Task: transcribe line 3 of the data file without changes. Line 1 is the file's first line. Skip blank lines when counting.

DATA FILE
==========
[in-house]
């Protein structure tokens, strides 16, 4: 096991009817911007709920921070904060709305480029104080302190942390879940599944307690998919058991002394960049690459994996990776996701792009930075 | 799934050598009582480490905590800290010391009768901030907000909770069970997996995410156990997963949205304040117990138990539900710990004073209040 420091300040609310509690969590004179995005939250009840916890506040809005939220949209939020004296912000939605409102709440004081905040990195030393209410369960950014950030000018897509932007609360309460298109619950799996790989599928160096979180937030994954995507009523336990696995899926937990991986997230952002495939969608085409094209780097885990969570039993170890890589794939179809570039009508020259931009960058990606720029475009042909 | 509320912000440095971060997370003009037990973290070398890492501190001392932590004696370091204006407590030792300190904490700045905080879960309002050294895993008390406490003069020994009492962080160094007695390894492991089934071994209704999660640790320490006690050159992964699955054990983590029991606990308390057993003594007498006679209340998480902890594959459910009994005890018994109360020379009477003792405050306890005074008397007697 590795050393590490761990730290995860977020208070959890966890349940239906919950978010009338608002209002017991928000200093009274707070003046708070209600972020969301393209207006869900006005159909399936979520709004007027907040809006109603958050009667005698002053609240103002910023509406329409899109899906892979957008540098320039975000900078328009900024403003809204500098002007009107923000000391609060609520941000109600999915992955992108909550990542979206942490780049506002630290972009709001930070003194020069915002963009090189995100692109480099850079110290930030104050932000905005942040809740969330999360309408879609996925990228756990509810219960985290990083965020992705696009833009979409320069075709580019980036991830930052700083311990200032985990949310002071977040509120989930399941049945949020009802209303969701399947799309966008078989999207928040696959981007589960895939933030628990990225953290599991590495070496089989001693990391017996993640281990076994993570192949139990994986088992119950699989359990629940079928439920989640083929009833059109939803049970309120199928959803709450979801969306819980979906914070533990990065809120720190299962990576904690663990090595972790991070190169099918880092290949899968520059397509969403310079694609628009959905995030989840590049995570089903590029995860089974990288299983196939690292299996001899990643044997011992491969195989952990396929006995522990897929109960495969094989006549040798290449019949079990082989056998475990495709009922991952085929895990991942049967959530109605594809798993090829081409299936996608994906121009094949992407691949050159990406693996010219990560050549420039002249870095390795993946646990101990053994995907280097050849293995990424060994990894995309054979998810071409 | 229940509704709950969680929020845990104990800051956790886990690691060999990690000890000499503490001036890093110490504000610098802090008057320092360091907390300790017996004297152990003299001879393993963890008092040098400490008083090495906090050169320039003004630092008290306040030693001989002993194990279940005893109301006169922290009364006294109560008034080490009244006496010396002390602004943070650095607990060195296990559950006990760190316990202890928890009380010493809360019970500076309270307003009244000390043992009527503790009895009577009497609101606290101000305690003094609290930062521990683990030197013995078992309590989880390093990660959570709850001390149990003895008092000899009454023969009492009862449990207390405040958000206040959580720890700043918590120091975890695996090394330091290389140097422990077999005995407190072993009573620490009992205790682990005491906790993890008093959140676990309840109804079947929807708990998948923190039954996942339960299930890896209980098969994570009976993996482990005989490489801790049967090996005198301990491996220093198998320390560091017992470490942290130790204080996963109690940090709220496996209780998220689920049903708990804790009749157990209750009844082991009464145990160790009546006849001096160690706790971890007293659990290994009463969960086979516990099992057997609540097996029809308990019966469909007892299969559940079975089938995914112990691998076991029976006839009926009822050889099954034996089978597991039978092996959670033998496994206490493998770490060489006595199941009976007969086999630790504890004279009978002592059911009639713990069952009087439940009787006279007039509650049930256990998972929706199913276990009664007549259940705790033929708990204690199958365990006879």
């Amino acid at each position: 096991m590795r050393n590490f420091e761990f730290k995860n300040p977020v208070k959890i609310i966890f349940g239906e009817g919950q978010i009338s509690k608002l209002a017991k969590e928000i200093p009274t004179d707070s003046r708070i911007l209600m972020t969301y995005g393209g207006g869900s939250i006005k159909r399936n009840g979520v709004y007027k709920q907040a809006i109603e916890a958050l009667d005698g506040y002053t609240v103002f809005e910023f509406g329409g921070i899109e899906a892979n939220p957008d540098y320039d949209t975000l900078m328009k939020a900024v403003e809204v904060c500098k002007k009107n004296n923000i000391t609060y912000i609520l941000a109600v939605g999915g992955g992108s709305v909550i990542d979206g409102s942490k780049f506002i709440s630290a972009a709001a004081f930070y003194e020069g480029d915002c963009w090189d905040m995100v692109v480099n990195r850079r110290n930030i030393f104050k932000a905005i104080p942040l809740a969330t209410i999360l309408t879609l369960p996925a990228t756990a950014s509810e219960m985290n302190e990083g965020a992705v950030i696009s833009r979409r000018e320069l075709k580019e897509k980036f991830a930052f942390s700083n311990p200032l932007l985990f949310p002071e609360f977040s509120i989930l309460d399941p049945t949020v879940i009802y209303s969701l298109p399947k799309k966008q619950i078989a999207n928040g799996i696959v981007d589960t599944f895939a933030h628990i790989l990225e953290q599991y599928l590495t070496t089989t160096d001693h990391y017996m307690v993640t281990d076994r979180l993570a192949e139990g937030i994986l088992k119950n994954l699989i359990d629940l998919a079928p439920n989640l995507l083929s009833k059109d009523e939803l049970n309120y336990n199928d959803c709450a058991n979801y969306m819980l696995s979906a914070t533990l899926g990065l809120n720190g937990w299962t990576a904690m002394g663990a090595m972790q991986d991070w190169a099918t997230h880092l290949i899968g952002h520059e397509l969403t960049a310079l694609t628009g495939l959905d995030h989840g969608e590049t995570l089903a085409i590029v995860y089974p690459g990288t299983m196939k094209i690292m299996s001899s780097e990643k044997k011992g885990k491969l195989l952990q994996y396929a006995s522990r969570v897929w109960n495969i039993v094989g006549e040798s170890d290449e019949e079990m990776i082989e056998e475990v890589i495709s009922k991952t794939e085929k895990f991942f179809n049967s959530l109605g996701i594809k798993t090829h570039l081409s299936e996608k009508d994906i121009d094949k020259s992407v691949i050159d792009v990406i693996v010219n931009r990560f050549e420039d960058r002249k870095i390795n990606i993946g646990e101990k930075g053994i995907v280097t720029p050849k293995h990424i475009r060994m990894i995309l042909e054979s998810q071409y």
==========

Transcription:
């Amino acid at each position: 096991m590795r050393n590490f420091e761990f730290k995860n300040p977020v208070k959890i609310i966890f349940g239906e009817g919950q978010i009338s509690k608002l209002a017991k969590e928000i200093p009274t004179d707070s003046r708070i911007l209600m972020t969301y995005g393209g207006g869900s939250i006005k159909r399936n009840g979520v709004y007027k709920q907040a809006i109603e916890a958050l009667d005698g506040y002053t609240v103002f809005e910023f509406g329409g921070i899109e899906a892979n939220p957008d540098y320039d949209t975000l900078m328009k939020a900024v403003e809204v904060c500098k002007k009107n004296n923000i000391t609060y912000i609520l941000a109600v939605g999915g992955g992108s709305v909550i990542d979206g409102s942490k780049f506002i709440s630290a972009a709001a004081f930070y003194e020069g480029d915002c963009w090189d905040m995100v692109v480099n990195r850079r110290n930030i030393f104050k932000a905005i104080p942040l809740a969330t209410i999360l309408t879609l369960p996925a990228t756990a950014s509810e219960m985290n302190e990083g965020a992705v950030i696009s833009r979409r000018e320069l075709k580019e897509k980036f991830a930052f942390s700083n311990p200032l932007l985990f949310p002071e609360f977040s509120i989930l309460d399941p049945t949020v879940i009802y209303s969701l298109p399947k799309k966008q619950i078989a999207n928040g799996i696959v981007d589960t599944f895939a933030h628990i790989l990225e953290q599991y599928l590495t070496t089989t160096d001693h990391y017996m307690v993640t281990d076994r979180l993570a192949e139990g937030i994986l088992k119950n994954l699989i359990d629940l998919a079928p439920n989640l995507l083929s009833k059109d009523e939803l049970n309120y336990n199928d959803c709450a058991n979801y969306m819980l696995s979906a914070t533990l899926g990065l809120n720190g937990w299962t990576a904690m002394g663990a090595m972790q991986d991070w190169a099918t997230h880092l290949i899968g952002h520059e397509l969403t960049a310079l694609t628009g495939l959905d995030h989840g969608e590049t995570l089903a085409i590029v995860y089974p690459g990288t299983m196939k094209i690292m299996s001899s780097e990643k044997k011992g885990k491969l195989l952990q994996y396929a006995s522990r969570v897929w109960n495969i039993v094989g006549e040798s170890d290449e019949e079990m990776i082989e056998e475990v890589i495709s009922k991952t794939e085929k895990f991942f179809n049967s959530l109605g996701i594809k798993t090829h570039l081409s299936e996608k009508d994906i121009d094949k020259s992407v691949i050159d792009v990406i693996v010219n931009r990560f050549e420039d960058r002249k870095i390795n990606i993946g646990e101990k930075g053994i995907v280097t720029p050849k293995h990424i475009r060994m990894i995309l042909e054979s998810q071409y």